This album contains the best of Vaughan Williams' own short pieces for organ, together with a selection of his popular compositions arranged by others.
This set of three brief vocalises for soprano and clarinet comprises a Prelude, Scherzo, and Quasi menuetto. The Prelude is otherworldly, with flowing phrases and chromatic melodic lines. The Scherzo contrasts in its playfulness, while the Quasi menuetto makes an attractive ending to the set. They were composed during the final year of the composer's life in 1958, not long after the composition of the Ten Blake Songs for voice and oboe.
These songs for tenor or soprano and oboe were composed for the film The Vision of William Blake, in which all except the second and third songs of the set were used alongside music from Job to form the soundtrack. The settings richly conjure the moods and sentiments of Blake's poems, the first nine of which are from Songs of Innocence and of Experience, with the final song setting words from his poem Auguries of Experience. The oboe part may alternatively be played on the violin or on B-flat clarinet, though the composer stated that oboe was preferable.
for SATB and organ/brass, percussion, and organ/string orchestra Vaughan Williams composed this simple anthem for a pageant in aid of the church of Abinger in 1934. The homophonic texture and inclusion of the first verse of O God our help in ages past at the end of the piece make it an accessible and inclusive work and a rousing addition to any service, concert, or community occasion. As an alternative to this brass accompaniment, a string orchestra accompaniment is available on hire.
for SSA and piano This setting, which opens the Autumn section of the Vaughan Williams's cantata Folk Songs of the Four Seasons, uses a combination of pomp and wit to convey the gathering of the harvest. The character of John Barleycorn personifies the crop barley, and the song is a tongue-in-cheek telling of the indignities that he suffers at the hands of his farmers. Full and reduced orchestral accompaniments for the complete cantata are available on hire.
for contralto (mezzo-soprano) solo, female chorus, and flute and piano (or orchestra) This is an unusual setting of the well-known text. After an ethereal opening, a contralto/mezzo-soprano soloist sings the Magnificat text while the female chorus interpolates with other texts in praise of the Virgin Mary. The rhapsodic lines of the soloist contrast with the more reflective tone of the chorus, while a prominent solo flute part evokes the otherworldly in a manner reminiscent of Debussy. This setting is not for liturgical use. This version is accompanied by solo flute and piano. Orchestral material is available on hire.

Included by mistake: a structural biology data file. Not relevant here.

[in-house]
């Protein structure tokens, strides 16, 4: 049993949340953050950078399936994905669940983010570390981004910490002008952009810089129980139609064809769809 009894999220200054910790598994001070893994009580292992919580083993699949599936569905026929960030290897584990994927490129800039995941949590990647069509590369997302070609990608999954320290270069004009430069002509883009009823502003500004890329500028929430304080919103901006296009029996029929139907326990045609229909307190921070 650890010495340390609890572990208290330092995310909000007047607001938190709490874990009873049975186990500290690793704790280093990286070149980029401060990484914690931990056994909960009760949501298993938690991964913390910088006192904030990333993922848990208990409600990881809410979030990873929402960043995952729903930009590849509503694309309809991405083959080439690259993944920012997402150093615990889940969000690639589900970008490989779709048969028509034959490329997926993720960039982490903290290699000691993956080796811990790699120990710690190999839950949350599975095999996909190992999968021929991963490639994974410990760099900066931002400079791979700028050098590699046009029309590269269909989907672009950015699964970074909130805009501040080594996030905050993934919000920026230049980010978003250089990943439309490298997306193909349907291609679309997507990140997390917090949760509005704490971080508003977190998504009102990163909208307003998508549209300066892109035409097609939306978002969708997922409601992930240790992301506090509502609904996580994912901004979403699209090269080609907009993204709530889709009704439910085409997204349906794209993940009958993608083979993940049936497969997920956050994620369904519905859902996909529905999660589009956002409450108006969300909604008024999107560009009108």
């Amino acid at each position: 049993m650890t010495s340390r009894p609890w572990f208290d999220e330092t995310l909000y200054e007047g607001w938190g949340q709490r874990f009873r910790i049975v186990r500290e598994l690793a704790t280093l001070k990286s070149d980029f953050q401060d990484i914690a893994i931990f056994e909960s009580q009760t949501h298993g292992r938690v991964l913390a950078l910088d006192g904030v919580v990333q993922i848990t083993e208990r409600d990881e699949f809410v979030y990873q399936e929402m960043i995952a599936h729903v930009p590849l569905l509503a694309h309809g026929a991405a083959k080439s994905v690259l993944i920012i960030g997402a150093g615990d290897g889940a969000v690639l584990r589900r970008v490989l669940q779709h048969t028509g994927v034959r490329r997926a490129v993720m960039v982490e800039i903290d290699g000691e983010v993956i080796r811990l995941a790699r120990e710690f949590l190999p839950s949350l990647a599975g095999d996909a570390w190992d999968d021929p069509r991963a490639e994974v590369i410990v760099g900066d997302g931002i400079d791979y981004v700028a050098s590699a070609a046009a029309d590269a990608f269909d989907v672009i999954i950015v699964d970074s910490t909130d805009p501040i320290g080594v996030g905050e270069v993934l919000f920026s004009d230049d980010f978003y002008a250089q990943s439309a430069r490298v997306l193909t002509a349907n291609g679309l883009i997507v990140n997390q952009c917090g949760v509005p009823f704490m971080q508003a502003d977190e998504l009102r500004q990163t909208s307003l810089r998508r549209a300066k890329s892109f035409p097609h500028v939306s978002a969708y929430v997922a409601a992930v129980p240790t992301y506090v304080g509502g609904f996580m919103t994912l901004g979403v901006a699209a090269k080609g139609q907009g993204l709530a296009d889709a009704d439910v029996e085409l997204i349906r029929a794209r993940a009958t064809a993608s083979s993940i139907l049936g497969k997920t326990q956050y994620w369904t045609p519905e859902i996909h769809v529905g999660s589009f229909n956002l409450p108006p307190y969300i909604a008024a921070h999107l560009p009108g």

for TTBB unaccompanied This masterfully crafted set of carols features a mixture of popular carols such as God rest ye merry gentlemen and lesser-known but equally enjoyable carols such as the Mummers' Carol. The arrangements were made during the Second World War at the request of the British Council for performance by H.M. Forces in Iceland.
This publication is part of a three-volume collection that comprises the bulk of the solo songs that Vaughan Williams published with Oxford University Press. They span the whole of his long life, ranging from the early 'How can the Tree but Wither?' (composed around 1896) to the Four Last Songs (from 1954-8, his final years). Many of the composer's most popular songs are included, notably 'Greensleeves', 'The Woodcutter's Song' (Seven Songs from 'The Pilgrim's Progress', no. 6), 'The New Ghost', and 'The Water Mill' (Four Poems by Fredegond Shove, nos. 3 and 4).